"I'd love to be "that mom" who finds real joy and accomplishment and satisfaction and purpose in raising her children, maintaining a home, and supporting her husband."
But, guess what!, that kind of enthusiasm for the "job" just hasn't lasted for me. Maybe if I still had two kids and didn't feel as overwhelmed by the three of them and their needs, I would still feel satisfied and happy. But I don't. Parenting is such a grind and getting one week of vacation a year for 10 years straight (and I know I am lucky to get that week that my parents take the kids) is NOT enough!
So... I love everything you had to say about this, but I think there is no right answer and that every mom and family are different and that is why there a thousands of mommy blogs and we can each find the at least a couple that talk to our personal experience - but hate and disagree with others.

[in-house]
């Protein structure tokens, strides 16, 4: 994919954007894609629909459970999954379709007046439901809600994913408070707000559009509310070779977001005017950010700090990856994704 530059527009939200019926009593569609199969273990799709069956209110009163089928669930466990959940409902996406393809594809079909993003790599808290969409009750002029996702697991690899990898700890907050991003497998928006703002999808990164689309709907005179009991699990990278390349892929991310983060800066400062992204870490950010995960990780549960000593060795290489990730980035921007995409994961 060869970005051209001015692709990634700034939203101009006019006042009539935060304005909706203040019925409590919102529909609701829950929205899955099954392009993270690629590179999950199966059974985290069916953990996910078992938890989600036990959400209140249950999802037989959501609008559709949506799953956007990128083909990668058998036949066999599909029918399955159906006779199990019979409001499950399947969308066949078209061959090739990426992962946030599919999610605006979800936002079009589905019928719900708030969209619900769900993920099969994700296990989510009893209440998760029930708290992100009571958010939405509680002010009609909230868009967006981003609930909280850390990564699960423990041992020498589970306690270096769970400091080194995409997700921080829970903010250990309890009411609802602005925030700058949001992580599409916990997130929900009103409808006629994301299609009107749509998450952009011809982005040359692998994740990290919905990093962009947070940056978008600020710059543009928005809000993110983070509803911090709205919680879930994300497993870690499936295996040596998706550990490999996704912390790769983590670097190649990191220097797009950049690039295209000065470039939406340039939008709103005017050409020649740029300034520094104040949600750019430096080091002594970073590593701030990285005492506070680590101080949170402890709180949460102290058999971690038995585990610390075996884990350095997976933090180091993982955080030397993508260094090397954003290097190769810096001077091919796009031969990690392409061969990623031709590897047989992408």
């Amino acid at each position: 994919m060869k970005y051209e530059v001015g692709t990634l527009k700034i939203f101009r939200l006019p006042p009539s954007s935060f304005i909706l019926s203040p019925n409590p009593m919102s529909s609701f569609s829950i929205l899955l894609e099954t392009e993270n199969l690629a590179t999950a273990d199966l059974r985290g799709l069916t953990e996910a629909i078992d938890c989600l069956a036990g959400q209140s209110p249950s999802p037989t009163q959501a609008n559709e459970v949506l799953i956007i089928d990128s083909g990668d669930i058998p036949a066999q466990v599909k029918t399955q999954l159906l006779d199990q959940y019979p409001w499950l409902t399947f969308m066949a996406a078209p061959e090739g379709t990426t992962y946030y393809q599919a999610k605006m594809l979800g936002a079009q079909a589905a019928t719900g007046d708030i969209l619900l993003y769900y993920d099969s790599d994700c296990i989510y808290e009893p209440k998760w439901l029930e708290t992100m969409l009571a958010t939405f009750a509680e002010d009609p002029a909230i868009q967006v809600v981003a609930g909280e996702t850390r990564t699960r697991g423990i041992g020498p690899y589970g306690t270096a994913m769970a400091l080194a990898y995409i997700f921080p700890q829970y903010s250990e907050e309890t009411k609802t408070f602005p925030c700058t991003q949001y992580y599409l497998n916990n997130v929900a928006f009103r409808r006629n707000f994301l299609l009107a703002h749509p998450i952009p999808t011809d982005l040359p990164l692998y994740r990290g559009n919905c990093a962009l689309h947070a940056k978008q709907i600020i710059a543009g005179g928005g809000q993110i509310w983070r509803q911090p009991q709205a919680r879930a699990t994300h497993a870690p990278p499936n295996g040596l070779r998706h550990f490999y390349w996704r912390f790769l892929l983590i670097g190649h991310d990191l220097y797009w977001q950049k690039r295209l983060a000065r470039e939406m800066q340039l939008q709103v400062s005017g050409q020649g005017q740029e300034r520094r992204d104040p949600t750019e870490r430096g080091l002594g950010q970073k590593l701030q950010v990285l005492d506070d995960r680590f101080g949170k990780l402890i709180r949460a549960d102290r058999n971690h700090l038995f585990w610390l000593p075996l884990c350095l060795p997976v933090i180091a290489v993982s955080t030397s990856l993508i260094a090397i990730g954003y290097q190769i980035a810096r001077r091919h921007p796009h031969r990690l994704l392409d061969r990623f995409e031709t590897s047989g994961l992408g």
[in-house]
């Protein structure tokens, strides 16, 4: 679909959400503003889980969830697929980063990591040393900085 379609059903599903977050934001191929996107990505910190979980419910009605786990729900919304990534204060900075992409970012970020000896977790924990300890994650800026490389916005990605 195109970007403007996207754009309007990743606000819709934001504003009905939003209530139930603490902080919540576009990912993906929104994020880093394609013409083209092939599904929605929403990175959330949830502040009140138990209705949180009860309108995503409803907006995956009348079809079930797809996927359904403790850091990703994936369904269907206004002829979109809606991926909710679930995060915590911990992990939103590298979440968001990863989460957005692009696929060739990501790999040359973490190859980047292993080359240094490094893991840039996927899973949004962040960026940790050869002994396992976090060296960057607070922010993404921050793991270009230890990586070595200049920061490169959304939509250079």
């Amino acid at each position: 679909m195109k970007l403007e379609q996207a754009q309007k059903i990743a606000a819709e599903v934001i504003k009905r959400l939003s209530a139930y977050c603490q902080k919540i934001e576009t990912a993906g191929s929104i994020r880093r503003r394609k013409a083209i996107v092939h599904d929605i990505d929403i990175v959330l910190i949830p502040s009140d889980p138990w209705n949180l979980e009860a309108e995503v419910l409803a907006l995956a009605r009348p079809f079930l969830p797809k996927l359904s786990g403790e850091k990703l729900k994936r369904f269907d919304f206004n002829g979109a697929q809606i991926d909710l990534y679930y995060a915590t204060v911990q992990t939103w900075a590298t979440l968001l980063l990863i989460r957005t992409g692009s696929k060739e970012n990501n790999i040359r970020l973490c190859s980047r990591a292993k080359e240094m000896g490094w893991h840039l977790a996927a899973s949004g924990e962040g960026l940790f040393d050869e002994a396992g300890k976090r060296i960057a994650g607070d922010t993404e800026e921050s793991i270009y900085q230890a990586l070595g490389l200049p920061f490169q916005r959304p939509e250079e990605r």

Sorry to go on and on.... but I LOVED your post and the topic!! :)
I hear you, Amy. And I think the most important thing in my response is something I didn't specify in my post. And it's what you said. Each experience of motherhood is unique. And maybe that's why her article got under my skin. Because it felt like a lot of finger pointing and generalizations. I don't like the idea that she presents- that mommyhood can't possibly be satisfying to a working mom because it isn't easy and always fun.
We all have our challenges. We all have different things that push our buttons and stress us out and cause us to lose it. If I ever were to have the opportunity to stay at home with my kids, I'm certain there would be a whole new world of new challenges and stresses to figure out!
I stayed home with my girls for 10 years. Sure, there were days when going out to the mailbox by myself was a real treat, but those years were a gift that I would NEVER return.